Aquatic Primary Productivity (GAP) 7th International Workshop

GAP 7 was held from 9 – 17 September 1999 in Switzerland. The workshop, organized by the University of Zürich, the EAWAG and by Zürich Water Supply, was attended by approximately 60 limnologists and oceanographers.

The participants met first at the University of Zürich for plenary sessions, keynote lectures and experimental planning. Although thousands of e-mails had been exchanged in advance of the workshop, the planning sessions started almost as frantically as in the stone age of electronic communication six years ago when GAP 6 was held in Saskatoon. But wondrously, as traditionally happens in GAP-workshops, we designed experimental programs that were feasible with some improvisational flair.

After two days the scientists split into groups and moved to field stations (Kastanienbaum at Lake Lucerne, Piora at Lake Cadagno, Lengg and Kilchberg at Lake Zürich) for 5 days of experimental work and data collection. The sunny, summer-like weather in a superb (pre)alpine scenery facilitated the collection of data on the impact of UV and PAR radiation on the primary production of phytoplankton and biofilms, and the dynamics of phytoplankton, microbial mats and phototrophic bacteria.

Not even the limited lab space at Kastanienbaum and Piora, which was crowded with high-tech equipment brought along by participants, prevented the participants from consuming more than 5000 scintillation vials and some 40 liters of scintillation cocktail, thus causing a permanent traffic jam with the LSC-counters that persisted for days after the workshop had ended. The lab group working with algal cultures grown under nutrient-deficient conditions kept spirits high by compensatory activities at lunch and supper. Contrary to rumors telling that Saint Peter was bribed with gold bars from the catacombs of a Swiss bank, it was sheer coincidence that rain started the day after we returned from the field stations to Zürich for the analyses, interpretations and presentations of results in the sheltered building of the Institute of Plant Biology.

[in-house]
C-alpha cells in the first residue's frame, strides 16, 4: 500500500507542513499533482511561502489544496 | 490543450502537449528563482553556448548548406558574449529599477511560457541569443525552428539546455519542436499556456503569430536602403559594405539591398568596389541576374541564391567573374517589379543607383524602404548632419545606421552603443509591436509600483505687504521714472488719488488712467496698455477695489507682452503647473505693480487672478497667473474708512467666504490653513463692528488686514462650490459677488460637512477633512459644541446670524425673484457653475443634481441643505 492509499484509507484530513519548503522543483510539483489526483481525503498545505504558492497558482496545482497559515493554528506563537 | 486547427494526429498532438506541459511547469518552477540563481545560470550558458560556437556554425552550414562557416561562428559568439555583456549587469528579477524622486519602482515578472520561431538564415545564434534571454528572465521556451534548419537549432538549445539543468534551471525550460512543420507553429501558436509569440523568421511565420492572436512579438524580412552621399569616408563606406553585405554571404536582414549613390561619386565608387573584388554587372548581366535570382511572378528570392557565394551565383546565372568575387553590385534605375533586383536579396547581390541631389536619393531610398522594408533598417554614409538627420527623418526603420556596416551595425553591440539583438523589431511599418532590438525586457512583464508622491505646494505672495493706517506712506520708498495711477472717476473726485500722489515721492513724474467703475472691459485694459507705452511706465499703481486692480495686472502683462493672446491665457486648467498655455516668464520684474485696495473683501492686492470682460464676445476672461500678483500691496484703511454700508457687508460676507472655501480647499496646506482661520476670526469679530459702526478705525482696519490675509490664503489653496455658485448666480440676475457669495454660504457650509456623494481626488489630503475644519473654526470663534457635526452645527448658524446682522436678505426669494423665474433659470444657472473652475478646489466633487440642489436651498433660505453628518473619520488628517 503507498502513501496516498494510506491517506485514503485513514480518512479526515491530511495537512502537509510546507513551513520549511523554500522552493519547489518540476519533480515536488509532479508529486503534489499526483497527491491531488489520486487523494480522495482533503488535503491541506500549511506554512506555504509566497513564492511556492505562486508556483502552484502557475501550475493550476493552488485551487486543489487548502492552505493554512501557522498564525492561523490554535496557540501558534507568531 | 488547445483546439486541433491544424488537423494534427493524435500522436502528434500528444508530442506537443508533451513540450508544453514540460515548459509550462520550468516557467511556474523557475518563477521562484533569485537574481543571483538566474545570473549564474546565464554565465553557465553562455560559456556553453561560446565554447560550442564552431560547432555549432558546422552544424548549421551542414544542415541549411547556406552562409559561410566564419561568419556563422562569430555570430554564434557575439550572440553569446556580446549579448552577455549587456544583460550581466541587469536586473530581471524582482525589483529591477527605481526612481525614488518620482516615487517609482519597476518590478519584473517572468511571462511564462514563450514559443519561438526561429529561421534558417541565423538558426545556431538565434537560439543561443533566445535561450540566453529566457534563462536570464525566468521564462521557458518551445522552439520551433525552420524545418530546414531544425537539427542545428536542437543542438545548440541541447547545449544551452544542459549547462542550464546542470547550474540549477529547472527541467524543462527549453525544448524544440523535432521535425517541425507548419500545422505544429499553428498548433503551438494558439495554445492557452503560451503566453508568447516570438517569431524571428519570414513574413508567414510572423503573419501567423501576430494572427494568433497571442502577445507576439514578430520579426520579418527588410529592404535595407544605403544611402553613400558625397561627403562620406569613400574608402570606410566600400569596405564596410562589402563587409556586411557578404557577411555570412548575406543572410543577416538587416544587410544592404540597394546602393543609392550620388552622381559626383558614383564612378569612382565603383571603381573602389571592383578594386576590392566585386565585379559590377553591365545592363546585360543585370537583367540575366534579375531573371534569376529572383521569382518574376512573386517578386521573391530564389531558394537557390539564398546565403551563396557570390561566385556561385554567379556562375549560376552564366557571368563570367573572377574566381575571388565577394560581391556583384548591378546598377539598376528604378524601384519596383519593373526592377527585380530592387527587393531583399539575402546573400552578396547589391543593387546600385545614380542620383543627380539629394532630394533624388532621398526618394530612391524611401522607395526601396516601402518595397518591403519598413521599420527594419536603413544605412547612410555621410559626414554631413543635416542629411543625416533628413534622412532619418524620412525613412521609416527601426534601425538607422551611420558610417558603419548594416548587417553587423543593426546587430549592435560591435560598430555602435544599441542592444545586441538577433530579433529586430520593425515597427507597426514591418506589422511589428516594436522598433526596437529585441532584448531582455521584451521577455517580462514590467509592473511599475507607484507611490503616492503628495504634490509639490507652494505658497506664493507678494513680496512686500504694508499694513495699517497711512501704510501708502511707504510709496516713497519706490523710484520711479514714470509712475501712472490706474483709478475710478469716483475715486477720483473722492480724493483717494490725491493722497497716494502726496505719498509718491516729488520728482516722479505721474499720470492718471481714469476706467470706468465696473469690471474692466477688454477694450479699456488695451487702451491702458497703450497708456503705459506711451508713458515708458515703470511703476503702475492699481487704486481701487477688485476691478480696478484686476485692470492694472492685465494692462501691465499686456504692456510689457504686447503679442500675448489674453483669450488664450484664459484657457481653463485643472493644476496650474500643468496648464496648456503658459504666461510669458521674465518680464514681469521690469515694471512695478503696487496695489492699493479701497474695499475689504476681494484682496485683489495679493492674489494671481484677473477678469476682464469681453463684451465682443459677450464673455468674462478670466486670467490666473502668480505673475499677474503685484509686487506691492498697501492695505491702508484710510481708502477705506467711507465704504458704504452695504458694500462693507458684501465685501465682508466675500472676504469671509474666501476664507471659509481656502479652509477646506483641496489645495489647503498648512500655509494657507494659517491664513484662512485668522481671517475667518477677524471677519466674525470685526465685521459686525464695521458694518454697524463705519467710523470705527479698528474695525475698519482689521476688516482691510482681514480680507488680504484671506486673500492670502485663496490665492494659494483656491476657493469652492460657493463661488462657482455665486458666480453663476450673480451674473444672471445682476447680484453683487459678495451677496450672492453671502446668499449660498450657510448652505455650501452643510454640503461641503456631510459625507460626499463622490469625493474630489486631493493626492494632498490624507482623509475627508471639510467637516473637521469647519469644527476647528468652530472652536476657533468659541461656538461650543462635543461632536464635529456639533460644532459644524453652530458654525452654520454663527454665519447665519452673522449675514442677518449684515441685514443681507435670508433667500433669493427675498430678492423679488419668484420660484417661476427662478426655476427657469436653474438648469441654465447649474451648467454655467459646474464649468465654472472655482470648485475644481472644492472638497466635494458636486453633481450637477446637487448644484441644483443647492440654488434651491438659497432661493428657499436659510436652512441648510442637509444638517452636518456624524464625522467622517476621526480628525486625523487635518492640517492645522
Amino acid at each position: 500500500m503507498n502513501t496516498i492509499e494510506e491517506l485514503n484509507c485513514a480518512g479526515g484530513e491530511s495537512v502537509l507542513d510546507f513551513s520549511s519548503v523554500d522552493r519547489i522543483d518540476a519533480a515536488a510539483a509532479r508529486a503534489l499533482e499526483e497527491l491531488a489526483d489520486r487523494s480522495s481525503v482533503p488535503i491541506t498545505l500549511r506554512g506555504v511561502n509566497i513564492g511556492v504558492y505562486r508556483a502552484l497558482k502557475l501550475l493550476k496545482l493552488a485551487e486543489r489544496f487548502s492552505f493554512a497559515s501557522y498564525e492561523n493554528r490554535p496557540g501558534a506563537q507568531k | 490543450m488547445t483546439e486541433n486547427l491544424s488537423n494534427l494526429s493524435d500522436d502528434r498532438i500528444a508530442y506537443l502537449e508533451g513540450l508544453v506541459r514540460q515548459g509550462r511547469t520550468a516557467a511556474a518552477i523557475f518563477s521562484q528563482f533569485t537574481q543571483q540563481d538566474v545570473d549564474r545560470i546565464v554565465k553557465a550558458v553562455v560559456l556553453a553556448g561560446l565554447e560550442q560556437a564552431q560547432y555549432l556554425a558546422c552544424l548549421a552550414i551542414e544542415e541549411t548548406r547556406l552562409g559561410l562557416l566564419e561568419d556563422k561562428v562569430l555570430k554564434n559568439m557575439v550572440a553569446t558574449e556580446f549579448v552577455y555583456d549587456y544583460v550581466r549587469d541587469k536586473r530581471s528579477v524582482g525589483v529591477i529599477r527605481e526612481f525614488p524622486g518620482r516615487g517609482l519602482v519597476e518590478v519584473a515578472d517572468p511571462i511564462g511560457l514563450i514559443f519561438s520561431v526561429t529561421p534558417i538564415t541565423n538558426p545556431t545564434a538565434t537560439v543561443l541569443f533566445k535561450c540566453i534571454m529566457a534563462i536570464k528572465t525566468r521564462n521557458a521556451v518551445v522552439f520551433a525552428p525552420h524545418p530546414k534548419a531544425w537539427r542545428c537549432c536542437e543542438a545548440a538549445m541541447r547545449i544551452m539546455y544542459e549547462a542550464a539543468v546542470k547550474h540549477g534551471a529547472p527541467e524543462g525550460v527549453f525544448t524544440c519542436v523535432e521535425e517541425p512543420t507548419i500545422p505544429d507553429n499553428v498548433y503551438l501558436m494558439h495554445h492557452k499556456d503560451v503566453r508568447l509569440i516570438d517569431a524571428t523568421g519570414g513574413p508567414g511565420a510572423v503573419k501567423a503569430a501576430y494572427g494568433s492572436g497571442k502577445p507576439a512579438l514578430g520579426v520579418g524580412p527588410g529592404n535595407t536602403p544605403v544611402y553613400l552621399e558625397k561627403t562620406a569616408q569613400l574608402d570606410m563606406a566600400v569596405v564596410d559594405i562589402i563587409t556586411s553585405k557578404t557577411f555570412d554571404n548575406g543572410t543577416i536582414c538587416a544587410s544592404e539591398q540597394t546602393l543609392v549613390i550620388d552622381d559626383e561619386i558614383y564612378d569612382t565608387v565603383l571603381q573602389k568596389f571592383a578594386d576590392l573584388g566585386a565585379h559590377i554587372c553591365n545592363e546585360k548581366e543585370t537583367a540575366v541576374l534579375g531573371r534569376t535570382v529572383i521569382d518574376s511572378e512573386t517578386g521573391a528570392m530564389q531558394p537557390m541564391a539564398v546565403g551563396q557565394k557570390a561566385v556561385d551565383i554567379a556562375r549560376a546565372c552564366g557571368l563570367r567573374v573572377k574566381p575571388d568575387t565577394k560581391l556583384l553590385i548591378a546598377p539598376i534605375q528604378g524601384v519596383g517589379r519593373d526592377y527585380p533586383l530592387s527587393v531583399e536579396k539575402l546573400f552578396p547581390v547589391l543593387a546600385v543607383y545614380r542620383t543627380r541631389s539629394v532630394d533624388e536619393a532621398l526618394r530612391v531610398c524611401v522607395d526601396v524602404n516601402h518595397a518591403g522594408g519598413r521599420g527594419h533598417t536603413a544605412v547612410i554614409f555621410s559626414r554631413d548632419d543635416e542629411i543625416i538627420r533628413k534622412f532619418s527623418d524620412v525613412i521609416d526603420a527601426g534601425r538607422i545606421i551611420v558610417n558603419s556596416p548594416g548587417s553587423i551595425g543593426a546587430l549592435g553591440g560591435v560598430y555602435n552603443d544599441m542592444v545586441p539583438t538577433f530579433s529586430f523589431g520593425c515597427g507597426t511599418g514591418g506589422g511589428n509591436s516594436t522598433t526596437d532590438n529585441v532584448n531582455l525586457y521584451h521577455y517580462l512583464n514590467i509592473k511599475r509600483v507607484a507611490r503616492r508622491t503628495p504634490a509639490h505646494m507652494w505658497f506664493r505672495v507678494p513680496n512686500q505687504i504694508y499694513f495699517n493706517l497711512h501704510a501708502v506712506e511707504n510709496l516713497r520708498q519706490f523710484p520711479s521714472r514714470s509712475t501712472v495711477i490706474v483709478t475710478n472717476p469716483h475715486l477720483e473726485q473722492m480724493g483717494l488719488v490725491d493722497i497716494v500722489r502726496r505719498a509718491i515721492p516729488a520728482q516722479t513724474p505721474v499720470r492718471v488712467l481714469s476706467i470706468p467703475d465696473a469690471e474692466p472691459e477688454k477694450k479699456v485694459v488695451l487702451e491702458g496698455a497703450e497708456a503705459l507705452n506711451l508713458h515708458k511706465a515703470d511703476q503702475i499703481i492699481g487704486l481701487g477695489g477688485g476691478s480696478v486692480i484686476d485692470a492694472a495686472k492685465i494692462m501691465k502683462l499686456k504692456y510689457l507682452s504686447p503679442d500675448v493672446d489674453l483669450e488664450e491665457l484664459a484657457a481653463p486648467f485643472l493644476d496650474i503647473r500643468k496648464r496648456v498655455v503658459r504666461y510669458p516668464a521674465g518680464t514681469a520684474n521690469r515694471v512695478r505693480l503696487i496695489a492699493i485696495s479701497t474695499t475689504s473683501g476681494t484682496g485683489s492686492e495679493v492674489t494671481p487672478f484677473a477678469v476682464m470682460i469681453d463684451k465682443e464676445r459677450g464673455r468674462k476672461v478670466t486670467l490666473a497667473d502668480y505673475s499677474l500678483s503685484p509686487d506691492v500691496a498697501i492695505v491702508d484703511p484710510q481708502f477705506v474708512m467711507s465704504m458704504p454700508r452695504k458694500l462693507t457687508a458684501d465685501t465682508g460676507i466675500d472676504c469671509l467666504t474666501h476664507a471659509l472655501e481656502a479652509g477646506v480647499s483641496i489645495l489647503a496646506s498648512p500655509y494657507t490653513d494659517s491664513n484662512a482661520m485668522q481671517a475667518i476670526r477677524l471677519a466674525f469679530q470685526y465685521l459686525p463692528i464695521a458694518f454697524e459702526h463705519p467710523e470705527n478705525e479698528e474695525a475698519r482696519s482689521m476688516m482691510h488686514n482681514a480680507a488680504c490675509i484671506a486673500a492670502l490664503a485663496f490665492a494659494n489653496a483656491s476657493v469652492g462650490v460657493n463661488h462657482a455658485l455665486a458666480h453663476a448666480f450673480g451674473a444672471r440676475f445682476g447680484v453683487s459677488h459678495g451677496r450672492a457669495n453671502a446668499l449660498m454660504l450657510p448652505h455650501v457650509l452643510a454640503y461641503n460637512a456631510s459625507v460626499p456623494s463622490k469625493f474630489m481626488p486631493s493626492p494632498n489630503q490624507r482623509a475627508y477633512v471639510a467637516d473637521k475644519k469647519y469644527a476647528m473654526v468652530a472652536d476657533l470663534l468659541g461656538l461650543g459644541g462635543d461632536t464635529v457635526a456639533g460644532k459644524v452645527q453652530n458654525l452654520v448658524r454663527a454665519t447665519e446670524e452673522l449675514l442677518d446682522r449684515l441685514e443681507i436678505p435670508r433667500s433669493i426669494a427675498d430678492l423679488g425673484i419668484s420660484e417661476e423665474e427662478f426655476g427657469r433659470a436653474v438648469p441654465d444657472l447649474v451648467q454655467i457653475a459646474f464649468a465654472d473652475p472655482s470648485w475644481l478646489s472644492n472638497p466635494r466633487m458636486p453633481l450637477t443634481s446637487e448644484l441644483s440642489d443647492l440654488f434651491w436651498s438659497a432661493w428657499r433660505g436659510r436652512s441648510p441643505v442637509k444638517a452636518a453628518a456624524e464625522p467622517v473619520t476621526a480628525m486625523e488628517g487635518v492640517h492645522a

Jean-Jacques Frenette (Canada) checking the solar radiation screens for the biofilm experiments in Lake Lucerne during the GAP 7 International Workshop. (Photo: R. Sommaruga)

Arrangements have been made with the Managing Editor of Aquatic Sciences to publish the keynote lectures and experimental results from GAP 7 following appropriate peer review.

The International Committee, which oversees GAP activities, held a general business meeting during the workshop. The meeting was held to obtain GAP participants’ impressions of the workshop format and to get ideas for the future. In addition, a number of announcements were made:

Peter Bossard and Richard Robarts

Biological Monitoring

The next meeting of the working group will be held at Melbourne, Australia, integrated into the XXVIII International Congress of the SIL. Those interested in details should e-mail their interest to:

Wolfgang Schmitz, Chairperson

Aquatic Invasive Species

A workshop “Aquatic Invasive Species – Developing a Scientific Information Exchange” was held at the 27th SIL Congress in Dublin, in August 1998. The goal of the workshop was to discuss and stimulate communication and networking between scientists concerning aquatic invasive species. A short proposal to establish a Working Group on Aquatic Invasive Species was developed and presented to the National Representatives when they met later in the week. The proposal was approved, and the Working Group was established.

Another suggestion was to organize an international conference or workshop on species transfers, focusing on freshwater and brackish aquatic ecosystems.

First Meeting of the Steering Committee

On November 6, 1998, the Steering Committee met in Ann Arbor, Michigan and proposed that the long-term goal of the Working Group is to promote global awareness of the problems and risks posed by cross-boundary species transfers, by encouraging and improving scientific networking and data exchanges. Emphasis will be placed on species transfers between and among freshwater and brackish aquatic ecosystems. The Steering Committee members also proposed and discussed a number of possible topics that could provide the foci for an international conference.

1999 Update

During 1999 the Steering Committee made significant progress with its goals. Funding was obtained to support several international invasive-species-related activities related to the Working Group, in association with ASLO 2000.

The Steering Committee will focus on organizing the Working Group around an international network of interested scientists and decision-makers during the next year, and expects that substantial progress will result from the activities described above.


David Reid
NOAA/Great Lakes Environmental Research Laboratory, USA

Hugh MacIsaac
Great Lakes Institute for Environmental Research, Canada

Gregory Ruiz
Smithsonian Environmental Research Center, USA

Please include your name, mailing address, telephone and fax numbers, e-mail address, and an indication of how you would like to be involved.

David Reid, for the Steering Committee